SOME men have said that it were good for the king that the commons of England were made poor, as be the commons of France. For then they would not rebel, as now they do oftentimes; which the commons of France do not, nor may do, for they have no weapons, nor armour, nor goods to buy it withal. To this manner of men may be said with the philosopher, ad pauca respicientes de facili enunciant. This is to say, they that see but few things will soon say their advices. Forsooth these folk consider little the good of the realm of England, whereof the might standeth most upon archers, which be no rich men. And if they were made more poor than they be, they should not have wherewith to buy them bows, arrows, jacks, or any other armour of defence, whereby they might be able to resist our enemies when they list to come upon us; which they may do in every side, considering that we be an island, and, as it is said before, we may not soon have succour of any other realm. Wherefore we shall be a prey to all our enemies, but if6 we be mighty of ourselves, which might standeth most upon our poor archers; and therefore they need not only have such ablements7 as now is spoken of, but also they need to be much exercised in shooting, which may not be done without right great expenses, as every man expert therein knoweth right well. Wherefore the making poor of the commons, which is the making poor of our archers, shall be the destruction of the greatest might of our realm. Item, if poor men may not lightly rise, as is the opinion of these men, which for that cause would have the commons poor, how then, if a mighty man made a rising, should he be repressed, when all the commons be so poor that after such opinion they may not fight, and by that reason not help the king with fighting? And why maketh the king the commons every year to be mustered, sithen it were good they had no harness nor were able to fight? O, how unwise is the opinion of these men, for it may not be maintained by any reason! Item, when any rising hath been made in this land before these days by commons, the poorest men thereof have been the greatest causers and doers therein. And thrifty men have been loth thereto for dread of losing of their goods. But yet oftentimes they have gone with them through menacing that else the same poor men would have took their goods, wherein it seemeth that poverty hath been the whole cause of all such risings. The poor man hath been stirred thereto by occasion of his poverty for to get goods, and the rich men have gone with them because they would not be poor by losing of their goods. What, then, would fall if all the commons were poor? Truly it is like that this land then should be like unto the realm of Bohemia, where the commons for poverty rose upon the nobles, and made all their goods to be common. Item, it is the kings honour, and also his office, to make his realm rich; and it is dishonour when he hath but a poor realm, of which men will say that he reigneth but upon beggars. Yet it were much greater dishonour if he found his realm rich, and then made it poor. And it were also greatly against his conscience, that ought to defend them and their goods, if he took from them their goods without lawful cause; from the infamy whereof God defend our king, and give him grace to augment his realm in riches, wealth, and prosperity to his perpetual laud and worship. Item, the realm of France giveth never freely of their own goodwill any subsidy to their prince, because the commons thereof be so poor as they may not give anything of their own goods. And the king there asketh never subsidy of his nobles for dread that if he charged them so they would confedre8 with the commons, and peradventure put him down. But our commons be rich, and therefore they give to their king at some times quinsimes9 and dessimes,10 and ofttimes other great subsidies, as he hath need for the good and defence of his realm. How great a subsidy was it when the realm gave to their king a quinsime and a dessime quinquennial, and the ninth fleece of their wools, and also the ninth sheaf of their grains for the term of five years. This might they not have done if they had been impoverished by their king, as be the commons of France; nor such a grant hath been made by any realm of Christendom, of which any chronicle maketh mention; nor none other may or hath cause to do so. For they have not so much freedom in their own goods, nor be entreated by so favourable laws as we be, except a few regions before specified. Item, we see daily how men that have lost their goods, and be fallen into poverty, become anon robbers and thieves, which would not have been such if poverty had not brought them thereto. How many a thief then were like to be in this land, if all the commons were poor. The greatest surety truly, and also the most honour that may come to the king, is that his realm be rich in every estate. For nothing may make his people to arise but lack of goods or lack of justice. But yet certainly when they lack goods they will arise, saying that they lack justice. Nevertheless if they be not poor, they will never arise but if their prince so leave justice that he give himself all to tyranny.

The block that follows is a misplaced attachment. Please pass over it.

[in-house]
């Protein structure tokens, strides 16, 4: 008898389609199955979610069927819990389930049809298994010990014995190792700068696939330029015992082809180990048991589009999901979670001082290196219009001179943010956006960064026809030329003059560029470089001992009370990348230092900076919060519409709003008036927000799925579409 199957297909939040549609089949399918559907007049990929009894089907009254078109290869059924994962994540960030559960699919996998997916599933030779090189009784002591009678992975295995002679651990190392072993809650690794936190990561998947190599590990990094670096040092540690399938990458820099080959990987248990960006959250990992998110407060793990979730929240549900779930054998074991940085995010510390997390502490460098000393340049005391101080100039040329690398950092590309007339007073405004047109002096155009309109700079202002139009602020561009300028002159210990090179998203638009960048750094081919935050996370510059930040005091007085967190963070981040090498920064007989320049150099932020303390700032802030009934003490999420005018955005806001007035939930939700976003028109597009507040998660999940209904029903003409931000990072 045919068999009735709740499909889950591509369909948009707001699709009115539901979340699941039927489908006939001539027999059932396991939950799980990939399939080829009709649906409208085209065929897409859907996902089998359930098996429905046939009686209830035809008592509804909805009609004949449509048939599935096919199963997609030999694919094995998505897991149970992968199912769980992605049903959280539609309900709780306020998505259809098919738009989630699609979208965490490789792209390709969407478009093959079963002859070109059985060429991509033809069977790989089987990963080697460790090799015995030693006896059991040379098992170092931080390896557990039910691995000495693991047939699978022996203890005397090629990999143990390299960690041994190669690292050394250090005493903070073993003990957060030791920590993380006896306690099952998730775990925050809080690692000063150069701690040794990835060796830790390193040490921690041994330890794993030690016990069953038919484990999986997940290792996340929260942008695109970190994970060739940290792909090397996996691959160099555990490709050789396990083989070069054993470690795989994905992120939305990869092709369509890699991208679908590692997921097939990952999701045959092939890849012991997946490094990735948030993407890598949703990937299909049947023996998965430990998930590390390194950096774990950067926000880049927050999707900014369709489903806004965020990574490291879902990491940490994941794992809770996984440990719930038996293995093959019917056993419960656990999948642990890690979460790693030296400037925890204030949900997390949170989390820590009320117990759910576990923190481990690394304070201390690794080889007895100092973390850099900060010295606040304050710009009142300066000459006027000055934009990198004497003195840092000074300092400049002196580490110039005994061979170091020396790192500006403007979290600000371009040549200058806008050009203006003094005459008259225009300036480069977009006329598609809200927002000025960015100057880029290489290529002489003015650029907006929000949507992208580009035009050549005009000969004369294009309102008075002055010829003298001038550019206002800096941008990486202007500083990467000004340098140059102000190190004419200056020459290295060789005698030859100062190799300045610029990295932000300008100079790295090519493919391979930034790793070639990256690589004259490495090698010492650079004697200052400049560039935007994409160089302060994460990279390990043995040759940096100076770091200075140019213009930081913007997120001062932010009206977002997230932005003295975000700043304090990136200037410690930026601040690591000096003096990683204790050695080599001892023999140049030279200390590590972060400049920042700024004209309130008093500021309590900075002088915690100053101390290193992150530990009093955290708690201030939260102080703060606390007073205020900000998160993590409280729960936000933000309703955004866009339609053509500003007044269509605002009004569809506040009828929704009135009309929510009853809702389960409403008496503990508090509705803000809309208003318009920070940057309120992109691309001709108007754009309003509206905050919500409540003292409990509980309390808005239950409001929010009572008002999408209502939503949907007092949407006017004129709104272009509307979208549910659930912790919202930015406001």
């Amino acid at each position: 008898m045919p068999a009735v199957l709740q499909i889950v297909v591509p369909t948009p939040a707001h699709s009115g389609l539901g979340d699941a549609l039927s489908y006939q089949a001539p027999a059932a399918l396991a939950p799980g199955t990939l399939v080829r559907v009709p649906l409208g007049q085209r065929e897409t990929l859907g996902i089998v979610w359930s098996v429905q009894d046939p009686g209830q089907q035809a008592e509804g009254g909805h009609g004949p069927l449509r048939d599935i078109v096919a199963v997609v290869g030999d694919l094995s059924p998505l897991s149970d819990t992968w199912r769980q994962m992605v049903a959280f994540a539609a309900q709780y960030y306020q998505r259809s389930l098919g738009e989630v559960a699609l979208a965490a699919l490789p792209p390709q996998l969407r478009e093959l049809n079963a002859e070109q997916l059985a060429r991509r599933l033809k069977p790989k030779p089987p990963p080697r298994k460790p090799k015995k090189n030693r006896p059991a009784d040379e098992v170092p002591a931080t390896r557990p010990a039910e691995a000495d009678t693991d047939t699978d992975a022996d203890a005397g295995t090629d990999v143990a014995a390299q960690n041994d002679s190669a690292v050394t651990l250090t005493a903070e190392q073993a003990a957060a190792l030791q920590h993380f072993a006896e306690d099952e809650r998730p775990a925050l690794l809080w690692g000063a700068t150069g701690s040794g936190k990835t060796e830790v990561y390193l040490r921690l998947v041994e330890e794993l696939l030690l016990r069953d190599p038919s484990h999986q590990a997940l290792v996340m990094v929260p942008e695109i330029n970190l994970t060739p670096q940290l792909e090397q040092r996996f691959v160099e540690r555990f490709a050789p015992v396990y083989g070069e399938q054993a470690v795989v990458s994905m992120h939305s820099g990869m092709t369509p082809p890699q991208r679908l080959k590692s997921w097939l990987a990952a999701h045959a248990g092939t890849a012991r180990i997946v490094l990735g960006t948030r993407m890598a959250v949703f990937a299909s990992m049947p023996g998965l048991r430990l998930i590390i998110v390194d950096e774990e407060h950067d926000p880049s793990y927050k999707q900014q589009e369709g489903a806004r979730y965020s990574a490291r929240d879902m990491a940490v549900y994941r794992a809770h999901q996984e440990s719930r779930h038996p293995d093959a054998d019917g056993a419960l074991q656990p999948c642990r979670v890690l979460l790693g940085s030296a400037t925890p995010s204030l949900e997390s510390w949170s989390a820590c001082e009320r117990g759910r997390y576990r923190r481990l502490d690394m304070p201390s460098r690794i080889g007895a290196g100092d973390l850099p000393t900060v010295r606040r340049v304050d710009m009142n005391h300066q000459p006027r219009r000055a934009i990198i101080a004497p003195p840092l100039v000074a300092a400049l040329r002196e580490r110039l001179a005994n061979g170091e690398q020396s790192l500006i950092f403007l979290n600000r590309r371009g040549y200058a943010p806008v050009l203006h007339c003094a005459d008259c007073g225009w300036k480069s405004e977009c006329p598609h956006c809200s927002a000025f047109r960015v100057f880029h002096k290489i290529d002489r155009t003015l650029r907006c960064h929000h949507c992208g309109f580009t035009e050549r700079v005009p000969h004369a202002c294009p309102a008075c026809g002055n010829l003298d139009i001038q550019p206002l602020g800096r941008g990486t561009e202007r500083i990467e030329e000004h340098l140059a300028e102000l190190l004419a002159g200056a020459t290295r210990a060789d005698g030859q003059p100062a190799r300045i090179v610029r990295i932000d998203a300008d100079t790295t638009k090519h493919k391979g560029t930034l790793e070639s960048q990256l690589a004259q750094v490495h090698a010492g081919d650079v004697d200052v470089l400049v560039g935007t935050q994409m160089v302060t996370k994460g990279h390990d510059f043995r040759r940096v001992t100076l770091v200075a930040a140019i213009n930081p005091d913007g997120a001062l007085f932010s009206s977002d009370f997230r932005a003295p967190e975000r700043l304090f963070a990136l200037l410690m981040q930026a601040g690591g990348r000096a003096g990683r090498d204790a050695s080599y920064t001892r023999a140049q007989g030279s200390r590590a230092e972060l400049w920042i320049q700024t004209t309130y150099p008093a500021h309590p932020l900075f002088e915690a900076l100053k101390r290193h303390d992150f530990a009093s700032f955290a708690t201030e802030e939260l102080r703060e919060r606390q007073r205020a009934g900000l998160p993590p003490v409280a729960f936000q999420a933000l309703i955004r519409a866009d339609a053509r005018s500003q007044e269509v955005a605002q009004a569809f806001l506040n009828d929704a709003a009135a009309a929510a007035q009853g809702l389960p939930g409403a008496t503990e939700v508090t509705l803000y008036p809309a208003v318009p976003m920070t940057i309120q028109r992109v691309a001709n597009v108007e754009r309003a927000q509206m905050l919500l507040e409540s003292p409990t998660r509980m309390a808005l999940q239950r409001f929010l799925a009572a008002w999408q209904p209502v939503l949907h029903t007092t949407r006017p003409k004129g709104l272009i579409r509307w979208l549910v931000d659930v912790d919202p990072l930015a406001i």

POVERTY is not the cause why the commons of France rise not against their sovereign lord. For there were never people in that land more poor than were in our time the commons of the country of Caux, which was then almost desert for lack of tillers, as it now well appeareth by the new husbandry that is done there, namely in grubbing and stocking of trees, bushes, and groves grown while we were there lords of the country. And yet the said commons of Caux made a marvellous great rising, and took our towns, castles, and fortresses, and slew our captains and soldiers at such a time as we had but few men of war lying in that country. Which proveth that it is not poverty that keepeth Frenchmen from rising, but it is cowardice and lack of heart and courage, which no Frenchman hath like unto an Englishman. It hath been oftentimes seen in England that three or four thieves for poverty have set upon six or seven true men, and robbed them all. But it hath not been seen in France that six or seven thieves have been hardy to rob three or four true men. Wherefore it is right seldom that Frenchmen be hanged for robbery, for they have no hearts to do so terrible an act. There be therefore more men hanged in England in a year for robbery and manslaughter than there be hanged in France for such manner of crime in seven years. There is no man hanged in Scotland in seven years together for robbery. And yet they be oftentimes hanged for larceny and stealing of goods in the absence of the owner thereof. But their hearts serve them not to take a mans goods while he is present, and will defend it, which manner of taking is called robbery. But the Englishman is of another courage. For if he be poor, and see another man having riches, which may be taken from him by might, he will not spare to do so, but if that poor man be right true. Wherefore it is not poverty, but it is lack of heart and cowardice that keepeth the Frenchmen from rising.